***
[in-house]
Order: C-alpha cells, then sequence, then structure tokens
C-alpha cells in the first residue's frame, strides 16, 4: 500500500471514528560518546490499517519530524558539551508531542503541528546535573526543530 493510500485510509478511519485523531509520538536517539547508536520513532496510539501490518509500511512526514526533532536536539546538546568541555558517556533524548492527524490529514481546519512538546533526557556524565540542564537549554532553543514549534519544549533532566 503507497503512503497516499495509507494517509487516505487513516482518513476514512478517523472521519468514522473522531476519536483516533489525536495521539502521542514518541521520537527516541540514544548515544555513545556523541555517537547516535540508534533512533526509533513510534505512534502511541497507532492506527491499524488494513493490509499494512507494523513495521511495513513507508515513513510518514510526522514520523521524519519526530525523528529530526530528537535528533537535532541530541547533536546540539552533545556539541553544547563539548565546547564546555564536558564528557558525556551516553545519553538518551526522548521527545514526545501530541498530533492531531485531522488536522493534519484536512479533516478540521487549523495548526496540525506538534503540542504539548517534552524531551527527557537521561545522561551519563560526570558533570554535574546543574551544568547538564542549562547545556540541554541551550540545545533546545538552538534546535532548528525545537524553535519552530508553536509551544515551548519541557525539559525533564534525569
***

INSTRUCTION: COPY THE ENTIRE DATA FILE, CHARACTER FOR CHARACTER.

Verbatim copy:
[in-house]
Order: C-alpha cells, then sequence, then structure tokens
C-alpha cells in the first residue's frame, strides 16, 4: 500500500471514528560518546490499517519530524558539551508531542503541528546535573526543530 493510500485510509478511519485523531509520538536517539547508536520513532496510539501490518509500511512526514526533532536536539546538546568541555558517556533524548492527524490529514481546519512538546533526557556524565540542564537549554532553543514549534519544549533532566 503507497503512503497516499495509507494517509487516505487513516482518513476514512478517523472521519468514522473522531476519536483516533489525536495521539502521542514518541521520537527516541540514544548515544555513545556523541555517537547516535540508534533512533526509533513510534505512534502511541497507532492506527491499524488494513493490509499494512507494523513495521511495513513507508515513513510518514510526522514520523521524519519526530525523528529530526530528537535528533537535532541530541547533536546540539552533545556539541553544547563539548565546547564546555564536558564528557558525556551516553545519553538518551526522548521527545514526545501530541498530533492531531485531522488536522493534519484536512479533516478540521487549523495548526496540525506538534503540542504539548517534552524531551527527557537521561545522561551519563560526570558533570554535574546543574551544568547538564542549562547545556540541554541551550540545545533546545538552538534546535532548528525545537524553535519552530508553536509551544515551548519541557525539559525533564534525569